Today I acknowledge the gratitude of the community that is the Church for your vigilance, steadfastness and generosity in ensuring that this change happens and continues to happen.
The Catholic Church in Ireland has been dismayed because of the devastating harm that has been done to children and, for the way the leaders failed for whatever reason to respond, or responded very poorly, when in many instances there were grave indications that children had been abused. If such reports had been acted upon in a timely manner, rather than denying or covering up the abuse and the silencing of victims to prevent scandal, it would have prevented others from being sexually abused. We are now going through a period of rightful indignation, and necessary purification. It took far too long to arrive at a position where both sexual abuse of the most innocent in our communities and its cover-up in the Church will no longer be tolerated.
In his published Letter to the People of God in August, Pope Francis could not have been clearer:
“The only way that we have to respond to this evil that has darkened so many lives is to experience it as a task regarding all of us as the People of God. This awareness of being part of a people and a shared history will enable us to acknowledge our past sins and mistakes with a penitential openness that can allow us to be renewed from within.”
A change of culture is needed within the Church, among us all. On my own behalf and on behalf of the people I serve – especially the most vulnerable, I thank you, and assure you of our appreciation and prayer.
In the Gospel Jesus is depicted as welcoming children not only because they are endearing, but also because they are vulnerable and in need of the protection of others. That means following wholeheartedly Jesus’ call to put the most vulnerable ones at the core of our attention and mission. The protection of children must be a reflex in all our thoughts, planning and actions. The good parent has good reflexes; a healthy Church has good reflexes, especially for those who need support and protection.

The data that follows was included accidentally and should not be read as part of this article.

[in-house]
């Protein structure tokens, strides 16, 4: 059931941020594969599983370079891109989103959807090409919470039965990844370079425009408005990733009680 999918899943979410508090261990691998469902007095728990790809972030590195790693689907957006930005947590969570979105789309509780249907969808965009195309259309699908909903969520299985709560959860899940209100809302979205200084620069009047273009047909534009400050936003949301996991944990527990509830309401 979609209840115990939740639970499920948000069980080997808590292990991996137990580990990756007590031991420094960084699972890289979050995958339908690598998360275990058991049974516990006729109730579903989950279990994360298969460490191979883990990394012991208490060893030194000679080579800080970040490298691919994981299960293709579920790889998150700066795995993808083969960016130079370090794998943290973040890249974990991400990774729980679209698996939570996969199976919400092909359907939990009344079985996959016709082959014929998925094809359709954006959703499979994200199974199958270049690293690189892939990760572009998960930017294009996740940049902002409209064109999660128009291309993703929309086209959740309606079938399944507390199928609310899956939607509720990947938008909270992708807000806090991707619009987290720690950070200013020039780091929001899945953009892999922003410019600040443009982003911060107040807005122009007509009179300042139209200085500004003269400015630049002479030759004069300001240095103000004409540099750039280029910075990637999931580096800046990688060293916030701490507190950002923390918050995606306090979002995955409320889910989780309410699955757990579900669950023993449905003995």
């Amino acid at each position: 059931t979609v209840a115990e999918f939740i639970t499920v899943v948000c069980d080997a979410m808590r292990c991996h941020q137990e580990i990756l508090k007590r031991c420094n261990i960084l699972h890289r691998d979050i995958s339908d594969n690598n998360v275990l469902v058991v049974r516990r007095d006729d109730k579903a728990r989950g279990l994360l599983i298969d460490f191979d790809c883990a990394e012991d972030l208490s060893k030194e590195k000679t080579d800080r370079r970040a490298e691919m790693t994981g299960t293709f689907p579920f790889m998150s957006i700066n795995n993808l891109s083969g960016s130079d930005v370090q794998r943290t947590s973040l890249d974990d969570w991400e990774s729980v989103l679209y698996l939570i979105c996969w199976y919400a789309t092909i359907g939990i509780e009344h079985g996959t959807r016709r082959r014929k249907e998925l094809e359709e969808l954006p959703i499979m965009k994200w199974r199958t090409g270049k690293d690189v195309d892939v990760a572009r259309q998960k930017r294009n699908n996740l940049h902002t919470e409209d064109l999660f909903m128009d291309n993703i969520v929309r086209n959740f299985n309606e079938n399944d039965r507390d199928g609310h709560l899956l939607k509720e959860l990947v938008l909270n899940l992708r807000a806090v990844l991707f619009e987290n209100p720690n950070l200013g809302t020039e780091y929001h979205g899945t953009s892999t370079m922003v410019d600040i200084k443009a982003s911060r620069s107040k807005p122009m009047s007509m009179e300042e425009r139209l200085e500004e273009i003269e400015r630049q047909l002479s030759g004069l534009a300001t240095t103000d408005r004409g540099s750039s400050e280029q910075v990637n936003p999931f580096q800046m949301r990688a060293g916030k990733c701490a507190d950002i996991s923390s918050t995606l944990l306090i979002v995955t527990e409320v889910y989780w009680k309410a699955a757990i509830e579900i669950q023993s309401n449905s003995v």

The law alone will never solve the crime of child sexual abuse. Yes, we need standards and laws, both civil and canon. However, if the culture and the mentality does not change then trust will not be rebuilt in the Church and its leadership, nor will be victims be healed.
We know some people do not comply with the law (eg, they drive under the influence of alcohol, steal, although they know it’s wrong and will be punished). Why are they not compliant? Because they aren’t really convinced. With regards to safeguarding, there is an interplay between policies, norms, procedures and guidelines: civil and canon law on one hand, and on the other one’s attitude and willingness to cooperate – not because I am compelled to, but because I readily and spontaneously and naturally do whatever can be done so that young people are safe and those who have been harmed receive all the help and support they are entitled to.
In the Gospel Jesus holds insiders to a high standard. They must not harm the body and the spirit of other believers under any circumstances. A wall of institutional silence or ignorance is never an acceptable response when a complaint is received. We now know that when the wall collapsed it did irreparable damage to the faith of innumerable people in an already deeply wounded Church.
On the occasion of the World Meeting of Families in Dublin Pope Francis strengthened, confirmed, and challenged us to live our Catholic faith with the hope and trust that only the gospel can give us. He used that opportunity to speak about the importance of safeguarding children and ask “forgiveness for the cases of abuse in Ireland, the abuse of power, the abuse of conscience and sexual abuse on the part of the representatives of the Church” (Mass celebrated in Phoenix Park, 26August 2018).
The reaction of some clergy to this crisis is not to involve young people in Church related activities, such as altar serving. This approach undermines our pastoral ministry with and to young people. One should not be afraid of young people, they are a blessing to humanity and to the Church. Children enrich our lives. No wonder the psalmist prays, “May you see your children’s children” (Ps 127: 6). They are our way of looking into the future.
Again, I thank you for the work that you do in the service of safeguarding children in our Church. May I encourage you at this difficult time as you share with one another. And then return home to take up with your collaborators the task of safeguarding the most innocent and most vulnerable in society, recognizing it as an important ministry in the Church today. Amen.